GroundFloor Media & CenterTable Blog

Press releases go back to the beginning of time for public relations, more than 100 years. In today’s digital age, I’ve often wondered how effective they are in getting the media’s attention. I found the following infographic, What Can 50,000 Press Releases Teach Us?, that appeared in PRNews online created by pr.co of particular interest.

Some of the findings from their research, which included 50,000 press releases that appeared on their site since April 2013:

  • Most press releases are published on Tuesdays
  • Less than one out of five press releases are published on weekends
  • 61% of readers view press releases between Monday and Thursday

No matter when you send out a news release, if you don’t write a quality news release, you will have missed an important opportunity to get your message out. Here are some tips for effective press release writing:

Keep it Simple: Journalists’ time is scarce, and they are inundated with hundreds of news releases every day. Keep it simple, tell them why your product, event, news is relevant to their readers, viewers or listeners and why they should care.

Keep it Concise: The purpose of a press release isn’t to put every single detail into one document with 10 quotes from every person imaginable. The purpose of the press release is to get the reporter’s attention so they call or email you for more information. Keep it to one page, put all of the important information at the top — who, what, where, when, why, how – followed by two to three succinct paragraphs.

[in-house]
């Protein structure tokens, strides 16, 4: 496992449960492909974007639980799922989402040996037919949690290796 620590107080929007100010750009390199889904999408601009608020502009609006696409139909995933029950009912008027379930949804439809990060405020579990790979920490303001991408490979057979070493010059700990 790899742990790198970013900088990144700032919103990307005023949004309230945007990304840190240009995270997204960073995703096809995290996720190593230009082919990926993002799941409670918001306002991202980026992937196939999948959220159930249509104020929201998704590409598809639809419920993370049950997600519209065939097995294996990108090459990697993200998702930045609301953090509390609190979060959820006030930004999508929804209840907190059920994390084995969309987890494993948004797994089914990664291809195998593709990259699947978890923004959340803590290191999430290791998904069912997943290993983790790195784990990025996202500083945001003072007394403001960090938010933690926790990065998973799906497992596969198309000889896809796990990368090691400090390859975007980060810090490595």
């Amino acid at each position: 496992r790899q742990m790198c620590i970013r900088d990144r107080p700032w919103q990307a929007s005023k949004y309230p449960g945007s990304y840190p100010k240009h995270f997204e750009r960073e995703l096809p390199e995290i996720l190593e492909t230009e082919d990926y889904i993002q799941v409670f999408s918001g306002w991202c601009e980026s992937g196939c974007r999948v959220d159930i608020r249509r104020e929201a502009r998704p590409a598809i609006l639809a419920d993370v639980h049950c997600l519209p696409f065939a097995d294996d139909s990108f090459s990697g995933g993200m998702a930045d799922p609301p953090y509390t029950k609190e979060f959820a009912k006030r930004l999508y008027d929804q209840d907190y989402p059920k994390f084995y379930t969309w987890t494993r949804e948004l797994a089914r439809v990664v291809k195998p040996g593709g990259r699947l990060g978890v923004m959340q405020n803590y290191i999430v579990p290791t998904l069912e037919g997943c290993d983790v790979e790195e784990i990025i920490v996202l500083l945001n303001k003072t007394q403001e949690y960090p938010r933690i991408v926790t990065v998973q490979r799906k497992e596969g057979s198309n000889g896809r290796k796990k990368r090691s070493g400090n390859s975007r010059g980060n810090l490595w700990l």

Make it SEO-Enhanced: Your news release needs to be SEO-friendly. Know what search terms are popular for your topic, so you can make sure your content is viewed favorably by search engines. Visit GroundFloor Media’s blog for additional information on creating content that is SEO-ready.

Put Contact Information Up Top: Let the reporter know who to contact for more information. Include the contact’s name, best phone number to reach you and email address.

Headlines Matter: The headline is the first thing the reporter will read. Don’t make it the only thing the reporter reads by trying to be cute or mysterious. Make it compelling.

Follow Up and Build Relationships: The press release is just a tool to get a reporter’s attention. Know what the reporter covers. Follow up with the reporter (without being a pest), and if you don’t yet have relationships with key reporters in your industry, there’s no time like the present to make that happen.

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